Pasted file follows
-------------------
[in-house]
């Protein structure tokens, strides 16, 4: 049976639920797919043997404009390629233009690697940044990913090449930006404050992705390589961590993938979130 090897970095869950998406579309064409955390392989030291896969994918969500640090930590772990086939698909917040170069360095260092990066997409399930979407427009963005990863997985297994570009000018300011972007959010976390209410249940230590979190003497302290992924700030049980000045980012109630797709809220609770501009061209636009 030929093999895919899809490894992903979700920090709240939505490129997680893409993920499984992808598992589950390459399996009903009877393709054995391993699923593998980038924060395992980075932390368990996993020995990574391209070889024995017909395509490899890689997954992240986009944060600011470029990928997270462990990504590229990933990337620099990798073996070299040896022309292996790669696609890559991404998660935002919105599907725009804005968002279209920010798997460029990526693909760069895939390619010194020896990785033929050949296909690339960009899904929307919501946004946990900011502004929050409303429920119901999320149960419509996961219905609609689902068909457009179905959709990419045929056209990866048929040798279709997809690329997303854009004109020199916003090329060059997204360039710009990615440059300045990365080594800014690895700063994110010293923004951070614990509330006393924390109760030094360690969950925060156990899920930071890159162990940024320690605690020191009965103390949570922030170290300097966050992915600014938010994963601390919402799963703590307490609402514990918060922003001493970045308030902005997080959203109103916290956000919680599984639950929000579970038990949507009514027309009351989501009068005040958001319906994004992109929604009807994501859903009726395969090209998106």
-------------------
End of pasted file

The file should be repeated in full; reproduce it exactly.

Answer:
[in-house]
């Protein structure tokens, strides 16, 4: 049976639920797919043997404009390629233009690697940044990913090449930006404050992705390589961590993938979130 090897970095869950998406579309064409955390392989030291896969994918969500640090930590772990086939698909917040170069360095260092990066997409399930979407427009963005990863997985297994570009000018300011972007959010976390209410249940230590979190003497302290992924700030049980000045980012109630797709809220609770501009061209636009 030929093999895919899809490894992903979700920090709240939505490129997680893409993920499984992808598992589950390459399996009903009877393709054995391993699923593998980038924060395992980075932390368990996993020995990574391209070889024995017909395509490899890689997954992240986009944060600011470029990928997270462990990504590229990933990337620099990798073996070299040896022309292996790669696609890559991404998660935002919105599907725009804005968002279209920010798997460029990526693909760069895939390619010194020896990785033929050949296909690339960009899904929307919501946004946990900011502004929050409303429920119901999320149960419509996961219905609609689902068909457009179905959709990419045929056209990866048929040798279709997809690329997303854009004109020199916003090329060059997204360039710009990615440059300045990365080594800014690895700063994110010293923004951070614990509330006393924390109760030094360690969950925060156990899920930071890159162990940024320690605690020191009965103390949570922030170290300097966050992915600014938010994963601390919402799963703590307490609402514990918060922003001493970045308030902005997080959203109103916290956000919680599984639950929000579970038990949507009514027309009351989501009068005040958001319906994004992109929604009807994501859903009726395969090209998106």